Create occasions for employees to set their titles aside and relate on a human level.

Here are four strategies to consider:

  • 2017Access5K006 - sizedCompany Activities. Each fall Access holds a company-wide 5k on the trail behind our office. This is an opportunity for someone else to be the expert. Our executive team happens to be made of exercise enthusiasts but they’re definitely not the only ones who participate. Avid runners throughout the company get a moment to shine among their colleagues in an area other than business. Families come together and employees build relationships they carry back into the office and use to make their team stronger.
  • Learning and Development Opportunities. Whether through tuition reimbursement or on-site training sessions, most employees appreciate opportunities to gain additional knowledge and skills. Better yet, foster an environment where employees learn from one another. Tech-savvy Millennials and experienced Gen Yers and Boomers all bring different perspectives and expertise to the table. Coaching employees to capitalize on each other’s strengths will create a team greater than the sum of its parts.
  • Employee Recognition. Recognize employees for their contributions to the organization’s success. This may mean hitting sales quotas, providing exceptional customer service or even something out in the community. Our company grants “Making a Difference” awards to employees who get involved with local charitable causes. Acknowledging their efforts in and out of the organization creates a confidence within them as other employees respect and celebrate their efforts.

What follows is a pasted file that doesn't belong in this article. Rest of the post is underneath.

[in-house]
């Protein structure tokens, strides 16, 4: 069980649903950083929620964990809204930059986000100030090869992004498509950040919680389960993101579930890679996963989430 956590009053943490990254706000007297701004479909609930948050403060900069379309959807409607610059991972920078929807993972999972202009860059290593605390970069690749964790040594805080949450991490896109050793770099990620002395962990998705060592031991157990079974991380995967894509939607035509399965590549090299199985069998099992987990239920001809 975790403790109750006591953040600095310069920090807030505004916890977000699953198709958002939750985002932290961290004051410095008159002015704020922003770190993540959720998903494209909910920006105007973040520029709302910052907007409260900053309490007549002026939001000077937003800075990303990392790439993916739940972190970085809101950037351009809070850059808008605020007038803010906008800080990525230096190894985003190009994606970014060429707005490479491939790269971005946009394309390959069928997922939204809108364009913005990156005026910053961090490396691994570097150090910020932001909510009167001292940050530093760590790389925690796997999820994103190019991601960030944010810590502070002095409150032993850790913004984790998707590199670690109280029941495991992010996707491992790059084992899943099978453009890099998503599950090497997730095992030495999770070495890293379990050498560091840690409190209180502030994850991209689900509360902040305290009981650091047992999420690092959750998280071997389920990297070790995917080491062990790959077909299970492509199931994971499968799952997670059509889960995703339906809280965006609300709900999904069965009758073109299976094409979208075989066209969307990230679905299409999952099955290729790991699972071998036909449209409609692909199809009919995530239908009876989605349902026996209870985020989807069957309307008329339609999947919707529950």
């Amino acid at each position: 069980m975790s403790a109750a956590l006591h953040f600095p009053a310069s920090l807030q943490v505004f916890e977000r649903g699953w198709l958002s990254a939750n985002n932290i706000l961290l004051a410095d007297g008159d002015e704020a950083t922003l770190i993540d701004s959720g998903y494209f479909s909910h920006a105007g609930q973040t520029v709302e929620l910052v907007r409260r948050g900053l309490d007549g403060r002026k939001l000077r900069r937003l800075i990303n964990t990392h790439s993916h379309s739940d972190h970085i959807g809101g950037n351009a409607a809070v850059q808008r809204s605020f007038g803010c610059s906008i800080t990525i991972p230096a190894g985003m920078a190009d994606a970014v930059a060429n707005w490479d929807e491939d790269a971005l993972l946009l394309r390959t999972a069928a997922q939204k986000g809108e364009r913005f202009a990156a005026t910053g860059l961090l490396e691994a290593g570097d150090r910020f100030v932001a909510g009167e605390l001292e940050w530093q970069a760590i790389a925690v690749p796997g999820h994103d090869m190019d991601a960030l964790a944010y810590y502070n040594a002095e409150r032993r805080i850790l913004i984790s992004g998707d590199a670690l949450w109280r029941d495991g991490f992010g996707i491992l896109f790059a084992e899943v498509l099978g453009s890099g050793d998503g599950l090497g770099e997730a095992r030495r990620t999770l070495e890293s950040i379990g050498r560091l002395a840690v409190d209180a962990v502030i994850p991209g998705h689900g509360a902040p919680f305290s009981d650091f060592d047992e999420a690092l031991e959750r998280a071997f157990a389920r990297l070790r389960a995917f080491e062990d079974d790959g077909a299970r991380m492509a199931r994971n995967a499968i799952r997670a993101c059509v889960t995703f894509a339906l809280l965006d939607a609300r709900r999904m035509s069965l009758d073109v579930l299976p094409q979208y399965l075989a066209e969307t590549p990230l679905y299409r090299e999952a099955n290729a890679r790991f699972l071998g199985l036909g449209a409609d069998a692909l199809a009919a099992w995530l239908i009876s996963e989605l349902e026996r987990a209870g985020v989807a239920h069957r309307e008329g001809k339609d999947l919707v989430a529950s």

• Money-Saving Perks. All full-time employees may have access to health insurance. But at a flat rate per employee or per family, paying for it impacts everyone differently. High-level executives taking home a six-figure salary will likely have a much easier time covering the premium than an entry level employee making $15.00 an hour. Supplement your benefits package with travel deals or employee discounts that grant all employees greater access to life-enhancing experiences.

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The Solution? Champion Employee Strengths.

Successfully harmonizing relationships between workers of varying generations starts by recognizing the diversity as a strength rather than a challenge. Avoid thinking in stereotypes to fully appreciate the individual assets each employee brings to the job.

Then showcase those fortes as employees learn from, respect and support one another. For other suggestions on building strong employee relationships, read 12 Employee Perks That Build Employee Camaraderie.

Topics: Employee Discount Programs, Generation Y, generation x, millennials in the workplace, generation z, digital designer, baby boomers, generational gap

Michelle White

Written by Michelle White

Michelle White has held a variety of roles with Access over the last 15 years that focus on both member and employee loyalty. She loves books, the piano and peach snow cones.